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Llamas on the Trail

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Llamas on the Trail

Postby homeranch » Mon Feb 16, 2009 5:04 pm

In response to a request for a thread on llamas from a backpacker, I am starting one. I began looking into llamas as my back began to give me problems, we eventually got 5 pack llamas, and tried doing llama commercial packing in the Nevada wilderness areas. I thought we would get backpackers who were older and tired of toting a pack, what we got were Easterners, New Yorkers who were afraid of horses, a few trips with demanding folk and we gave up the idea.

But we pack with our llamas, there are pros and cons, as with most things.

The biggest pro is that it lets the very young and the old and broke down (sorta like me).

Our boys can comfortably carry 75 lbs apiece, and when in good condition 95 apiece depending on terrain. They can go where ever you can go without needing to use your hands. We carry table and chairs and sometimes coolers of pre frozen foods (not in bear country though)

Care? you can keep a number of llamas on land as small as a half acre, they are easy keepers, our almost never see a Vet.

More later, got to go watch the jeepers get stuck in the creek, it rose with all this rain.



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Re: Llamas on the Trail

Postby rlown » Mon Feb 16, 2009 5:18 pm

I saw a couple bringing some Llamas down the trail from Vogelsang last year, and it really looked like a great option. I've two (pretty useless) horses at altitude. I know that you have to give a Llama a chance to acclimatize as well, but how do you trailer them to your site? how do you outfit them? how do you feed them at altitude?

Russ
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Re: Llamas on the Trail

Postby homeranch » Mon Feb 16, 2009 7:13 pm

I saw a couple bringing some Llamas down the trail from Vogelsang last year, and it really looked like a great option. I've two (pretty useless) horses at altitude.
I know that you have to give a Llama a chance to acclimatize as well, llamas are happiest above 13,000 feet, their natural elevation, until last year we lived at 6,000 feet, so we never concerned our selves with acclimating them. I would do with them (and with horses) what I do with myself, get to elevation, take it easy for a day, and make the first few days out easy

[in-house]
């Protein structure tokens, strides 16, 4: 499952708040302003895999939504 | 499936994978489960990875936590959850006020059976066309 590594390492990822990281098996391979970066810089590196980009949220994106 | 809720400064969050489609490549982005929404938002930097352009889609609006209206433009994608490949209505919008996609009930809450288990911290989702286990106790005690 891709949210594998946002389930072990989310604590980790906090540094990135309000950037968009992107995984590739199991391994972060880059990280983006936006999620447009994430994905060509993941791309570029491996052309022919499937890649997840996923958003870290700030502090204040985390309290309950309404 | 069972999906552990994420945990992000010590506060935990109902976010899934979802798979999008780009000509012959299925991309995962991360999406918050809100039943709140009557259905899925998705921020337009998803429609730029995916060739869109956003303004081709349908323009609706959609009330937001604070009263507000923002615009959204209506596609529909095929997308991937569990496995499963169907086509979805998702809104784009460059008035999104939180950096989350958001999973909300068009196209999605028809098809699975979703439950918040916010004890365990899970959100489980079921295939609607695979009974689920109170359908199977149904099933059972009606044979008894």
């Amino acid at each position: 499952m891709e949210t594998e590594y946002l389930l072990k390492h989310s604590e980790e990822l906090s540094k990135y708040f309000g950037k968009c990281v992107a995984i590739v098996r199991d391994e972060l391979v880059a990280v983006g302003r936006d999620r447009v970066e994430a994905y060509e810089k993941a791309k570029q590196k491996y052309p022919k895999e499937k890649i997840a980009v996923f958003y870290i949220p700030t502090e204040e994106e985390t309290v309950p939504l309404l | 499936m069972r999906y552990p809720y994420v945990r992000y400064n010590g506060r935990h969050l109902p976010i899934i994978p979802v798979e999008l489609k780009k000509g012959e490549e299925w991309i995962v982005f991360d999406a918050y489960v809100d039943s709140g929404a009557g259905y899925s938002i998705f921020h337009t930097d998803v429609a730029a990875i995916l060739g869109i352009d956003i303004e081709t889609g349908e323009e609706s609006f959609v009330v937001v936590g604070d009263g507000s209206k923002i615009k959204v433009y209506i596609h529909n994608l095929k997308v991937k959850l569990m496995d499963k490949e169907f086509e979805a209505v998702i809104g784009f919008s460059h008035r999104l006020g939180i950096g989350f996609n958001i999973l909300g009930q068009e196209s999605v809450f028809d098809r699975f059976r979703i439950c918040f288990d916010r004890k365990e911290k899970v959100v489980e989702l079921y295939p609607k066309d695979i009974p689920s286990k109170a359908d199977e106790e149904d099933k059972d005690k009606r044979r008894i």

but how do you trailer them to your site? There is the rub, I have a truck and trailer, if you don't have one it is an investment, because the llamas are light, you don't need much trailer, as long as it is enclosed sides and top, A llama weighs 3-400 lbs so two, the minimum, you don't want to have just one, they are miserable alone will not over tax even a fairly light rig. So a reasonable car/truck and trailer works great, I have used the back of my fullsize pickup also, but the height of the ground is a problem
how do you outfit them? Packs and saddles are available on the net, with much argument about what works best, just google llama packs and stand back.
how do you feed them at altitude? If you think of their natural habitat, it is pretty marginal, most American llamas are way over fed, they prefer browse to grass, so we take breaks in the bushes and let them munch, then we find meadows with good grass and tie them out, we carry one pound of grain per llama per day, they get that at the end of their work day, makes them happy.

We move their tie outs frequently, so that they do not denude and area, when we leave, we scatter the droppings, the meadow will look mowed rather than butchered as horses will do.
Last edited by homeranch on Mon Feb 16, 2009 7:58 pm, edited 1 time in total.
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Re: Llamas on the Trail

Postby BSquared » Mon Feb 16, 2009 7:46 pm

homeranch wrote:llamas are happiest above 13,000 feet, their natural elevation...
Yah, I can't help remembering flying into Cuzco, Peru, years ago. After being thoroughly altitude sick for two days, we took a tour through the countryside, still panting from the sudden change to 11,000 feet, and I commented on the lack of llamas (there were plenty of burros, but no llamas except touristy ones). "Oh, señor," said the guide,"the llamas are only found at the high altitudes."

-B²
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Re: Llamas on the Trail

Postby gdurkee » Mon Feb 16, 2009 8:30 pm

I thought llamas would become more popular, but they've never really become very common. I see only one or two parties per month.

It's definitely best if they're your own llamas, rather than renting them. Most problems come from people who don't know how to handle them. They sometimes just sit down and don't move, especially if alone.

Although a high altitude animal, they're definitely subject to altitude sickness like any mammal going up in elevation. I saw a llama with what was very likely HAPE two years ago at McClure (9,600').

We've had, I think, three dead llamas over the years -- two from exhaustion and bad care; one disappeared and likely taken by a lion; also one abandoned and injured, though eventually saved. The owner was charged a couple of thousand dollars for abandoned property and cost to NPS of getting it out of backcountry.